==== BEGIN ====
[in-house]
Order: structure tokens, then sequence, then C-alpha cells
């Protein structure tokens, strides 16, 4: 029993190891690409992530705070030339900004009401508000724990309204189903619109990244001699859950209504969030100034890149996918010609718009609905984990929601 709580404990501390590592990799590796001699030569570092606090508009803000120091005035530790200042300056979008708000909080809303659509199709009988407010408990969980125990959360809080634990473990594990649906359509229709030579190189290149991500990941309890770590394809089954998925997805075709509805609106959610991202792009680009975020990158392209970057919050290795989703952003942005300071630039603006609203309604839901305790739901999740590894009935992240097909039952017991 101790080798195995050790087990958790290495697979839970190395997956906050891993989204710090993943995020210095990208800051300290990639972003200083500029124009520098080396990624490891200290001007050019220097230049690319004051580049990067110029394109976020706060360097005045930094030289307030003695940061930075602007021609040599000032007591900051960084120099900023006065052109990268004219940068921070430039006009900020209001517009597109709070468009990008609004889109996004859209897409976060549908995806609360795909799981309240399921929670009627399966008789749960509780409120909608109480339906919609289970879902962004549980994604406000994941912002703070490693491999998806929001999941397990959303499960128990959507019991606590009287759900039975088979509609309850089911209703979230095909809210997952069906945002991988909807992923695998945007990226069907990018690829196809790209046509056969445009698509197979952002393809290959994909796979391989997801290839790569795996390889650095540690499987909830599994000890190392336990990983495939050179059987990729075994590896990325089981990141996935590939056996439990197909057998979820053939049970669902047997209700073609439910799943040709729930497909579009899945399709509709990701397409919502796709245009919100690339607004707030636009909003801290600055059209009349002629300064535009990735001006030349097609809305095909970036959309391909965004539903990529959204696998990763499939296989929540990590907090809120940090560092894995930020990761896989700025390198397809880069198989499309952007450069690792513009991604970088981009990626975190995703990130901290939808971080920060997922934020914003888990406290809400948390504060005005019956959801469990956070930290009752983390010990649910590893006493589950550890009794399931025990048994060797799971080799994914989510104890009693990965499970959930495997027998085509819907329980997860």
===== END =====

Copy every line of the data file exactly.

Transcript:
[in-house]
Order: structure tokens, then sequence, then C-alpha cells
């Protein structure tokens, strides 16, 4: 029993190891690409992530705070030339900004009401508000724990309204189903619109990244001699859950209504969030100034890149996918010609718009609905984990929601 709580404990501390590592990799590796001699030569570092606090508009803000120091005035530790200042300056979008708000909080809303659509199709009988407010408990969980125990959360809080634990473990594990649906359509229709030579190189290149991500990941309890770590394809089954998925997805075709509805609106959610991202792009680009975020990158392209970057919050290795989703952003942005300071630039603006609203309604839901305790739901999740590894009935992240097909039952017991 101790080798195995050790087990958790290495697979839970190395997956906050891993989204710090993943995020210095990208800051300290990639972003200083500029124009520098080396990624490891200290001007050019220097230049690319004051580049990067110029394109976020706060360097005045930094030289307030003695940061930075602007021609040599000032007591900051960084120099900023006065052109990268004219940068921070430039006009900020209001517009597109709070468009990008609004889109996004859209897409976060549908995806609360795909799981309240399921929670009627399966008789749960509780409120909608109480339906919609289970879902962004549980994604406000994941912002703070490693491999998806929001999941397990959303499960128990959507019991606590009287759900039975088979509609309850089911209703979230095909809210997952069906945002991988909807992923695998945007990226069907990018690829196809790209046509056969445009698509197979952002393809290959994909796979391989997801290839790569795996390889650095540690499987909830599994000890190392336990990983495939050179059987990729075994590896990325089981990141996935590939056996439990197909057998979820053939049970669902047997209700073609439910799943040709729930497909579009899945399709509709990701397409919502796709245009919100690339607004707030636009909003801290600055059209009349002629300064535009990735001006030349097609809305095909970036959309391909965004539903990529959204696998990763499939296989929540990590907090809120940090560092894995930020990761896989700025390198397809880069198989499309952007450069690792513009991604970088981009990626975190995703990130901290939808971080920060997922934020914003888990406290809400948390504060005005019956959801469990956070930290009752983390010990649910590893006493589950550890009794399931025990048994060797799971080799994914989510104890009693990965499970959930495997027998085509819907329980997860």